May 2003
Volume 44, Issue 13
Free
ARVO Annual Meeting Abstract  |   May 2003
New Tool for Monitoring Composition of the Vitreous in Vivo
Author Affiliations & Notes
  • S. Shippy
    Chemistry, M/C 111, University of Illinois Chicago, Chicago, IL, United States
  • S. Kottegoda
    Chemistry, M/C 111, University of Illinois Chicago, Chicago, IL, United States
  • J.S. Pulido
    Ophthalmology and Visual Science, University of Illinois Chicago, Chicago, IL, United States
Investigative Ophthalmology & Visual Science May 2003, Vol.44, 643. doi:
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      S. Shippy, S. Kottegoda, J.S. Pulido; New Tool for Monitoring Composition of the Vitreous in Vivo . Invest. Ophthalmol. Vis. Sci. 2003;44(13):643.

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      © ARVO (1962-2015); The Authors (2016-present)

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Abstract

Abstract: : Purpose: New methods are needs for monitoring the chemical composition in the vitreous to better understand retinal processes and disease. A low-flow push-pull perfusion method is described to sample from the vitreous of rats. Rats with normal and moderately elevated intraocular pressure were examined with low-flow push-pull perfusion. Methods: A low-flow push-pull probe is constructed of concentric fused silica capillaries and is placed into the central vitreous of a rat by insertion through a 29-gauge needle guide that is inserted through the sclera and conjuctiva. Saline is infused through the outer capillary (160/100 µm outer diamater/inner diameter) to the tip of the probe at 20-60 nL/min with a syringe pump. Using a vacuum pump and regulators, 500 nL fluid samples are withdrawn through a interior capillary (90/20 µm outer diamater/inner diameter) for subsequent analysis. Glutamate and aspartate are derivatized with primary-amine reactive, fluorescein isothiocyanate prior to separation by capillary electrophoresis and detection by laser-induced fluorescence. The composition of glutamate and aspartate was determined with Long-Evans rats that had normal and long-term, moderately elevated intraocular pressure. Intraocular pressure was raised by reducing episcleral blood flow. Results: Perfusates were collected from both the anterior and posterior chambers after visual confirmation of push-pull probe placement. Sample collection from vitreous proceeds without interruption when there was an excess infusion rate of 10 nL/min. In vitro collection efficiencies of fluorescein dye were determined to be 62.45 ± 2.29% in free solution (N=3) and 51.7 ± 7.6% in a viscolastic solution of hyaluronic acid (N=3). Over the course of 1.5 hour of sampling from the aqueous or vitreous glutamate levels varied by an relative average of <10%. The average normal vitreal glutamate concentration measured in perfusates was found to be 2.94 ± 1.92 µM (N=4). Surprisingly, the measured glutamate concentration of experimental rat eyes with reduced episcleral flow for 6 weeks generated a glutamate concentration of 2.15 ± 0.61 µM (N=2). Conclusions: The results of this study demonstrate a minimally invasive method for following chemical composition of the rat vitreous and suggest that glutamate levels do not change with long-term, moderately elevated intraocular pressure in the rat.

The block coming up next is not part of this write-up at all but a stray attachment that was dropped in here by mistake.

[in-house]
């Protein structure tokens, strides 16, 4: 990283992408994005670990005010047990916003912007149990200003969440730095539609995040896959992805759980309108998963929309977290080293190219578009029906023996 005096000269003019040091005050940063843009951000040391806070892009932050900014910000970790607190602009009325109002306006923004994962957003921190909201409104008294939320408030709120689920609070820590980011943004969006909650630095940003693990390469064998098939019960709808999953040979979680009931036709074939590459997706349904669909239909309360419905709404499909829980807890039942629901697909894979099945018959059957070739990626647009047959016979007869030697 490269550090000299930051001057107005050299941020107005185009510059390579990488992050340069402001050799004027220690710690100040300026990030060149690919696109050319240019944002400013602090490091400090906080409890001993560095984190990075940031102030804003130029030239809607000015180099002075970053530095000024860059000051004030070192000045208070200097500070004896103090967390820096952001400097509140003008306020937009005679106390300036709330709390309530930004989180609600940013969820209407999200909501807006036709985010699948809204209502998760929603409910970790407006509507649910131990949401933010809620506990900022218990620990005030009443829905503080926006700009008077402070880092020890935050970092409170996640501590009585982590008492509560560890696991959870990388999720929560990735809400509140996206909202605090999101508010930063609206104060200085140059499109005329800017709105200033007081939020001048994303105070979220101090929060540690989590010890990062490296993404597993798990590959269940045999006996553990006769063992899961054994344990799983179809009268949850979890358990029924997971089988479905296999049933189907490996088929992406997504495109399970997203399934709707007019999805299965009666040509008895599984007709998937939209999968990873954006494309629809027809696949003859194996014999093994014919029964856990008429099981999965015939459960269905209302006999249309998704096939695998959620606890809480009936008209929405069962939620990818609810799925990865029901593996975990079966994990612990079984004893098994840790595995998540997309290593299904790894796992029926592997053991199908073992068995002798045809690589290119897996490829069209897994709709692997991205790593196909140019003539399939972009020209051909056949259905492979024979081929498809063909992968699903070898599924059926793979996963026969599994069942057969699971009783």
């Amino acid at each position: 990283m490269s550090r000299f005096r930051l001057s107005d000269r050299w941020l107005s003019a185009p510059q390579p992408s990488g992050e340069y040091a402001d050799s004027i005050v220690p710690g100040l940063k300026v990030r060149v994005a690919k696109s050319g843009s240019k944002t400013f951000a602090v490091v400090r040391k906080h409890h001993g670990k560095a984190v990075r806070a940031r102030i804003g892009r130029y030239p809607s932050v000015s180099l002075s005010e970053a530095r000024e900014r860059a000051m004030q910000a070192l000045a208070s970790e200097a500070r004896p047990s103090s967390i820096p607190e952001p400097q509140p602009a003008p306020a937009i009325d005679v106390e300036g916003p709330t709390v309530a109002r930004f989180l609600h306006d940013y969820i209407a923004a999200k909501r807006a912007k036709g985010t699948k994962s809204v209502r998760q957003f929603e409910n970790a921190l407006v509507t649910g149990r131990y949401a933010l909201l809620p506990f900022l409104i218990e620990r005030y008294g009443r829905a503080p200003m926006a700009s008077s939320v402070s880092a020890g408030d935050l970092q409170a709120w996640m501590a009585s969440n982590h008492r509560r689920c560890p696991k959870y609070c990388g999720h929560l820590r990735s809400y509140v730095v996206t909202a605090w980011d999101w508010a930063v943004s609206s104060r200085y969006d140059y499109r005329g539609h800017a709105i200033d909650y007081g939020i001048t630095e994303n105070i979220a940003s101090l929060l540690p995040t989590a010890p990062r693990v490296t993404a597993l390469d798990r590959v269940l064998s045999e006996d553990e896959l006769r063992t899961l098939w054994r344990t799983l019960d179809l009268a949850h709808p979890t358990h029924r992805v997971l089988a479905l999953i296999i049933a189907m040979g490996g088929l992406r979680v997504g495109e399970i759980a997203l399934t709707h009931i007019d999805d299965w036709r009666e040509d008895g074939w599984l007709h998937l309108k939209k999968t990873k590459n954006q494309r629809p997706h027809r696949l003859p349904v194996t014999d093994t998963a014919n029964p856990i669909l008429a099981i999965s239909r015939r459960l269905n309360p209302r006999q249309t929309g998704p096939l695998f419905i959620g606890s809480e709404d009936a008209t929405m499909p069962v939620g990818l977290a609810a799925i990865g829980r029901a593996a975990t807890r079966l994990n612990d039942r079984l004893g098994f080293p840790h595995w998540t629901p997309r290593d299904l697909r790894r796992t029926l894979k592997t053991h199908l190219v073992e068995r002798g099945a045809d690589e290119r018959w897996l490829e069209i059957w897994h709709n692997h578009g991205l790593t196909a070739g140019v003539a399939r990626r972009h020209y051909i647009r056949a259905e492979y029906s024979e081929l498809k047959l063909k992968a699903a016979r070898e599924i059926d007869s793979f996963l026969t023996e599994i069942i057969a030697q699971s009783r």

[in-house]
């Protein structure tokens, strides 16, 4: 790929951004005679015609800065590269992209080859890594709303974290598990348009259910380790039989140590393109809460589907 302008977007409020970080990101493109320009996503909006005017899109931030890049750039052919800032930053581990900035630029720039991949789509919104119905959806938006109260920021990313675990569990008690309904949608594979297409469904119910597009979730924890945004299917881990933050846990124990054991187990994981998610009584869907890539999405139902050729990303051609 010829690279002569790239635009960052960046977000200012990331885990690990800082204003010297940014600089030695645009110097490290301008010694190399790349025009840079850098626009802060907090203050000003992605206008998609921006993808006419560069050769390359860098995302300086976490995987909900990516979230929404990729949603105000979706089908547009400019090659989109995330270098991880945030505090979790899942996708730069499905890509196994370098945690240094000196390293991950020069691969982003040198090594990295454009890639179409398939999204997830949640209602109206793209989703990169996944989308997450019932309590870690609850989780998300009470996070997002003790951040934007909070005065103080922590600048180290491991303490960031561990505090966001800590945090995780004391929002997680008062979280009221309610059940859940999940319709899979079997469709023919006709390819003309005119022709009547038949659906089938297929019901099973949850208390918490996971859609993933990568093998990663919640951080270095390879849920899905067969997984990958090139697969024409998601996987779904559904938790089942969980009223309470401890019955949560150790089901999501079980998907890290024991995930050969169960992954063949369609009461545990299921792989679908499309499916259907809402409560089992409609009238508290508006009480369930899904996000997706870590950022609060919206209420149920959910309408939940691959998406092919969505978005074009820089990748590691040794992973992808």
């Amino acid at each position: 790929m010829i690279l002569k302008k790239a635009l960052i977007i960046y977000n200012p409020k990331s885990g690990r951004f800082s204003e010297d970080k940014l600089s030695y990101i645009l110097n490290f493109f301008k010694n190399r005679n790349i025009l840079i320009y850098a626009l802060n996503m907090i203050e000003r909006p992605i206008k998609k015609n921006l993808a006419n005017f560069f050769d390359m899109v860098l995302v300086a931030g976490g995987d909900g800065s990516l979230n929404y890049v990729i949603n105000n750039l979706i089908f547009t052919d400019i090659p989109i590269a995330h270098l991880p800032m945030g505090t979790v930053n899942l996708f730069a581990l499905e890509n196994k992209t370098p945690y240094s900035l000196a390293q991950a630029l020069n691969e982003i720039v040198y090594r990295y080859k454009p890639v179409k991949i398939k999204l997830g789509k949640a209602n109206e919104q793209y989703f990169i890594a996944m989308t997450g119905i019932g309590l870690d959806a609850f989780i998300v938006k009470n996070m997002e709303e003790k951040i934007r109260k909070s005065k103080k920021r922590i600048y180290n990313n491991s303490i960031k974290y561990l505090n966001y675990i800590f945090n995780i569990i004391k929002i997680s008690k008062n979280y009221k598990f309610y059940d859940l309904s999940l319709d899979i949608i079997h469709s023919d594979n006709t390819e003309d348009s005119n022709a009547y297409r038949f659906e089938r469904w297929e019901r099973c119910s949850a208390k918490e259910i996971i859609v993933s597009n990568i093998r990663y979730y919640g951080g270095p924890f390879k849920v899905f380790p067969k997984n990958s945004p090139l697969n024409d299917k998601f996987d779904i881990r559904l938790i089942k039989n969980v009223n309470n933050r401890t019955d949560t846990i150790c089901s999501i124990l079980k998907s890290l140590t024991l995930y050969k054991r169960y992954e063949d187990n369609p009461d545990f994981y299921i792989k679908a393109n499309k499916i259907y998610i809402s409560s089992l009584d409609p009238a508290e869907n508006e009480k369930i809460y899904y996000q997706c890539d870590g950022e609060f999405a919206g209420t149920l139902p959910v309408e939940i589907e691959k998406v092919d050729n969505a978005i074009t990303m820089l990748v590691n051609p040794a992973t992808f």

Keywords: vitreous • excitatory neurotransmitters • retina: neurochemistry 
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